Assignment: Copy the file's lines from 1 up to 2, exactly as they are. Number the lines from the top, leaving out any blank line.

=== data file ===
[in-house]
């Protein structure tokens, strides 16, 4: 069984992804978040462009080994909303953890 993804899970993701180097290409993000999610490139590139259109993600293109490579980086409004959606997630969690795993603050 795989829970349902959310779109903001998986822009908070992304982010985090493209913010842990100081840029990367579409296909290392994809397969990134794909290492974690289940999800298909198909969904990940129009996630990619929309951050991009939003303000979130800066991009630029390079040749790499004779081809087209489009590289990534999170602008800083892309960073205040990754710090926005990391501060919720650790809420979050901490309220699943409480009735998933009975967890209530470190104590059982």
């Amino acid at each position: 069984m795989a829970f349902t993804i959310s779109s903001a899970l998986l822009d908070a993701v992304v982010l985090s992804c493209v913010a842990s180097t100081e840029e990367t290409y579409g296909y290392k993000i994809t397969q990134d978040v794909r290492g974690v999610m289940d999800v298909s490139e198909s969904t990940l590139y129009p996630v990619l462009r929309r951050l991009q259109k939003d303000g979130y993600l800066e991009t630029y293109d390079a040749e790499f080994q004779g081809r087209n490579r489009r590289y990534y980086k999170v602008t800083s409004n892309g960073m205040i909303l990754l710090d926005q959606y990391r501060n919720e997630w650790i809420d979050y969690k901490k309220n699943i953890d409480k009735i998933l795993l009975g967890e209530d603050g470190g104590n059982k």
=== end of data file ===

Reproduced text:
[in-house]
């Protein structure tokens, strides 16, 4: 069984992804978040462009080994909303953890 993804899970993701180097290409993000999610490139590139259109993600293109490579980086409004959606997630969690795993603050 795989829970349902959310779109903001998986822009908070992304982010985090493209913010842990100081840029990367579409296909290392994809397969990134794909290492974690289940999800298909198909969904990940129009996630990619929309951050991009939003303000979130800066991009630029390079040749790499004779081809087209489009590289990534999170602008800083892309960073205040990754710090926005990391501060919720650790809420979050901490309220699943409480009735998933009975967890209530470190104590059982």